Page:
Simple method that helps a busy mom like me find time to practice drawing every day!

“I just don’t have time to draw!”


If the above title is something you’ve found yourself saying, believe me: as a mother to 8 children, I understand!
I recently wrote about the value of drawing something every day.

I’ve said it before but I think it’s worth repeating: I think drawing every day is the single BEST way to improve as an artist.

It’s not always easy to find time for drawing. Sometimes it feels impossible in this busy world.
But it’s worth it if we really want to see lasting results.
And if we are honest with ourselves, we really do make time for the things that are important to us, don’t we?
For example, how many hours do we spend on Facebook some days? Or maybe catching up on a tv series? Or pursuing other activities we find enjoyable?
If we really, really want to, we can find time to improve our drawing skills.
I frequently draw while watching tv (well, I don’t do much “watching”)…Or while listening to a podcast or YouTube video…Or while letting hyper children jump on my back. ?
It doesn’t have to be a very serious or structured drawing that we do.

We just have to do it.

When we draw every day… it’s a discipline. And we are simply exercising our hand-eye coordination!
The more often we do it, the better we will get- just like with anything else!

Sometimes the best way to do this is to do a 5-minute quick sketch.

Quick sketching is a method where you scribble and scrawl what you see in front of you as quickly as possible, and without thinking about it.
And when I say quickly- I mean, quickly!

These sketches were quickly scribbled while my children were still in action, which makes it extremely challenging! Children NEVER sit still!
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But that’s actually the point of quick sketches.

Drawing this way, you are forced to notice details QUICKLY before overthinking it.

Don’t we all have a tendency to overthink our drawings sometimes?

I think that is actually one of our biggest limitations in learning to SEE – OVERTHINKING. 

One thing quick sketches are good for is helping us learn through repetition.
Don’t take repetition for granted. It’s really important and is essential to growth as an artist.
I used to take piano lessons, years ago, and I remember these exercises I had to play over and over and over again. crossing-2-over-1-fingering I remember how I felt like it was so boring and silly to do them again and again and again.
What is the point?, I scoffed.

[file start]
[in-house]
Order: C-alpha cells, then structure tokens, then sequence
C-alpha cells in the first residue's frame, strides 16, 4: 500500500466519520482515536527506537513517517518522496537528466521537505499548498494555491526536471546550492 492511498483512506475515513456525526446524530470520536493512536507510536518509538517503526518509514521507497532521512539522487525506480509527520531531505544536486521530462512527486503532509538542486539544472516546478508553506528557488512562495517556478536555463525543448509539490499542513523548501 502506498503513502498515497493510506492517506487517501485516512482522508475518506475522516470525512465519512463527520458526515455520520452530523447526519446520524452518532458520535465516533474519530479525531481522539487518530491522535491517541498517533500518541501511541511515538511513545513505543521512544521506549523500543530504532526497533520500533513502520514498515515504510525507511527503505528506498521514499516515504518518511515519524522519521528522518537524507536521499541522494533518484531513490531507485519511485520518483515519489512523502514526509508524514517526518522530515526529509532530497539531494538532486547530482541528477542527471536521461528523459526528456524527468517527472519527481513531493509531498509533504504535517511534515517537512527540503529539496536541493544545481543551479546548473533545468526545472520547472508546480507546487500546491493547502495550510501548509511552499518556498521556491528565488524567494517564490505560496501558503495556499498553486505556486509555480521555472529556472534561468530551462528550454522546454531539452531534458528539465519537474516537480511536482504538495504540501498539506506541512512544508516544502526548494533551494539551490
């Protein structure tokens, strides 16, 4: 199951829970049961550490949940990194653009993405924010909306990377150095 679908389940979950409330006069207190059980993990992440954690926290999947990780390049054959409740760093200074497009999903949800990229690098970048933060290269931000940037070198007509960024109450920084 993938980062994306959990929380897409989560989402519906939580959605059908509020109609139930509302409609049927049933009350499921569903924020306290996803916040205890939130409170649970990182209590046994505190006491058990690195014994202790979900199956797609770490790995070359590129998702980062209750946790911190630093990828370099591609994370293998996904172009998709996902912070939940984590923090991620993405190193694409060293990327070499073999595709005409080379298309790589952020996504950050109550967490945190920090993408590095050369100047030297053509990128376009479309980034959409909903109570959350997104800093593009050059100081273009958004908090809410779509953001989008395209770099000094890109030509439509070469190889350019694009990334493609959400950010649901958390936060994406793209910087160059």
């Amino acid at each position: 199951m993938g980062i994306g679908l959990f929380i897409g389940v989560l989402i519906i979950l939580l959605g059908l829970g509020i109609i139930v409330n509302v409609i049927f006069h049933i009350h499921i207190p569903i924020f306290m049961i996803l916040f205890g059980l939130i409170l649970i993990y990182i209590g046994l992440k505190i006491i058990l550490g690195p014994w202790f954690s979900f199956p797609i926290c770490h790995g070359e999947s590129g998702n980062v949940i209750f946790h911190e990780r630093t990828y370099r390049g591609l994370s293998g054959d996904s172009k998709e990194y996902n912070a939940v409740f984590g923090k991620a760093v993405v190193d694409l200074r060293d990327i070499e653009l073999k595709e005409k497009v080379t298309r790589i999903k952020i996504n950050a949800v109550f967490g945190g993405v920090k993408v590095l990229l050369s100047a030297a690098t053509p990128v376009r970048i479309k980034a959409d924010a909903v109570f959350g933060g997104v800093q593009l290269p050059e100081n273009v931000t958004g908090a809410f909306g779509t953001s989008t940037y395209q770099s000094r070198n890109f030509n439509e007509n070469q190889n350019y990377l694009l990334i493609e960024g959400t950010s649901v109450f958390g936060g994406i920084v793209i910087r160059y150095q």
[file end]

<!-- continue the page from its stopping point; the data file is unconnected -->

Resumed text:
But as I kept doing them, my fingers were learning something.  I was developing muscle memory through the repetition of playing those exercises repeatedly.  Later I realized the value and importance of doing those things that I had previously seen as having no purpose.
We learn things through our own repetition that we can never learn by just looking at tutorials or listening to someone teach.
Besides helping us to develop hand-eye coordination, it also allows us a chance to make mistakes and learn from those mistakes.
My quick sketches used to be almost unrecognizable and I remember so many times that I just wanted to throw them away in frustration,  but I have learned so much over the years on my own.
Now, after having invested so much time over the course of decades, I am capable of producing little sketches like these within just 2-3 minutes….and I will admit I’m kind of proud of that.
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But if I had tried to do this 10 years ago, I guarantee I would not have been able to draw like this either. Certainly not with that amount of speed.
I like to draw anytime I’m sitting and talking on the phone, or if the TV is on, etc.  I do it without even thinking about it most of the time. It’s like breathing air for me.
Here is a quick sketch (one minute) I drew of my husbands pocket knife a few days ago (I apologize for the poor video quality). This is another example of taking something and trying to sketch it out really fast.
Tip: Please notice the pencil strokes in this video. Observe how I sketch it out very lightly, with very little pressure on the pencil. I use a back and forth motion to “feel out” where the lines should be before I sketch them. This should help give you an idea of how you can do your sketches (visual aids like this are very helpful to me, and I hope they are to you as well).

Here’s another quick sketch example… i drew this the other day while speaking on the phone with customer service about a phone issue.

Every time I do draw, I am becoming more and more familiar with angles and lines and measurements.
Plus, it’s always fun to look back on these unfinished snapshots of life in the future!
This isn’t a really long blog post, but I hope I have given you some food for thought! 
Have you bought yourself a sketch pad yet?  Even post-it notes would be fine.
I would love to hear your thoughts on this topic.

Have you been inspired to draw something every day?

Oh, and I have a favor to ask…
Please share with me some images of yourquick sketches!  I would love to see them!
If you have found value in this post, please feel free to like and share (on whatever social media you prefer), and please follow my blog! 

1 Comment

  1. I was doing so good with drawing something every day even if it was a donut, but like you said I find myself saying “I don’t have time to draw” every day. You’re so right!

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